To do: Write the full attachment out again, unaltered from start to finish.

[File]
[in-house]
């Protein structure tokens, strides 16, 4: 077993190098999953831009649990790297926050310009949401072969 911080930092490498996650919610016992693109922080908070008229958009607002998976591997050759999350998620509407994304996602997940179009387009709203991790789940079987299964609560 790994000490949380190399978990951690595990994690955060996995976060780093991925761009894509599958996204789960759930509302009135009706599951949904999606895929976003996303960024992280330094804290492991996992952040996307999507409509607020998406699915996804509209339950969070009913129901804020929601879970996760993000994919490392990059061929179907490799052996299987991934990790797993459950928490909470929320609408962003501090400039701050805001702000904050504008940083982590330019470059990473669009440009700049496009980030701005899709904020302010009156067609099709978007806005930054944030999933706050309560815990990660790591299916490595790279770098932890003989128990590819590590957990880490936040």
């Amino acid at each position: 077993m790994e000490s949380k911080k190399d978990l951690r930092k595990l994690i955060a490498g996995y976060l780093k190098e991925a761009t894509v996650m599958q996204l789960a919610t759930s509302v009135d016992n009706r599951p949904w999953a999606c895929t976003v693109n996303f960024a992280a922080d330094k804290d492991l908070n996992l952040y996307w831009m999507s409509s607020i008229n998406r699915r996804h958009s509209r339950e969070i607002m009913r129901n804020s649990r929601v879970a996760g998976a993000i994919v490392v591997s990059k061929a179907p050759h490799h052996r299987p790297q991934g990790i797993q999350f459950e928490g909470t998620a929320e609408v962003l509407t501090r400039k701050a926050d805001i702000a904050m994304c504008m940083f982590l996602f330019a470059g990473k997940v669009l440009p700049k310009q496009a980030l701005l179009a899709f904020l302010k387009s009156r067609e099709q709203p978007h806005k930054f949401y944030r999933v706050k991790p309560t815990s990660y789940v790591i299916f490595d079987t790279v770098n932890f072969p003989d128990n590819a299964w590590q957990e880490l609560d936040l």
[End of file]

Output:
[in-house]
């Protein structure tokens, strides 16, 4: 077993190098999953831009649990790297926050310009949401072969 911080930092490498996650919610016992693109922080908070008229958009607002998976591997050759999350998620509407994304996602997940179009387009709203991790789940079987299964609560 790994000490949380190399978990951690595990994690955060996995976060780093991925761009894509599958996204789960759930509302009135009706599951949904999606895929976003996303960024992280330094804290492991996992952040996307999507409509607020998406699915996804509209339950969070009913129901804020929601879970996760993000994919490392990059061929179907490799052996299987991934990790797993459950928490909470929320609408962003501090400039701050805001702000904050504008940083982590330019470059990473669009440009700049496009980030701005899709904020302010009156067609099709978007806005930054944030999933706050309560815990990660790591299916490595790279770098932890003989128990590819590590957990880490936040």
């Amino acid at each position: 077993m790994e000490s949380k911080k190399d978990l951690r930092k595990l994690i955060a490498g996995y976060l780093k190098e991925a761009t894509v996650m599958q996204l789960a919610t759930s509302v009135d016992n009706r599951p949904w999953a999606c895929t976003v693109n996303f960024a992280a922080d330094k804290d492991l908070n996992l952040y996307w831009m999507s409509s607020i008229n998406r699915r996804h958009s509209r339950e969070i607002m009913r129901n804020s649990r929601v879970a996760g998976a993000i994919v490392v591997s990059k061929a179907p050759h490799h052996r299987p790297q991934g990790i797993q999350f459950e928490g909470t998620a929320e609408v962003l509407t501090r400039k701050a926050d805001i702000a904050m994304c504008m940083f982590l996602f330019a470059g990473k997940v669009l440009p700049k310009q496009a980030l701005l179009a899709f904020l302010k387009s009156r067609e099709q709203p978007h806005k930054f949401y944030r999933v706050k991790p309560t815990s990660y789940v790591i299916f490595d079987t790279v770098n932890f072969p003989d128990n590819a299964w590590q957990e880490l609560d936040l």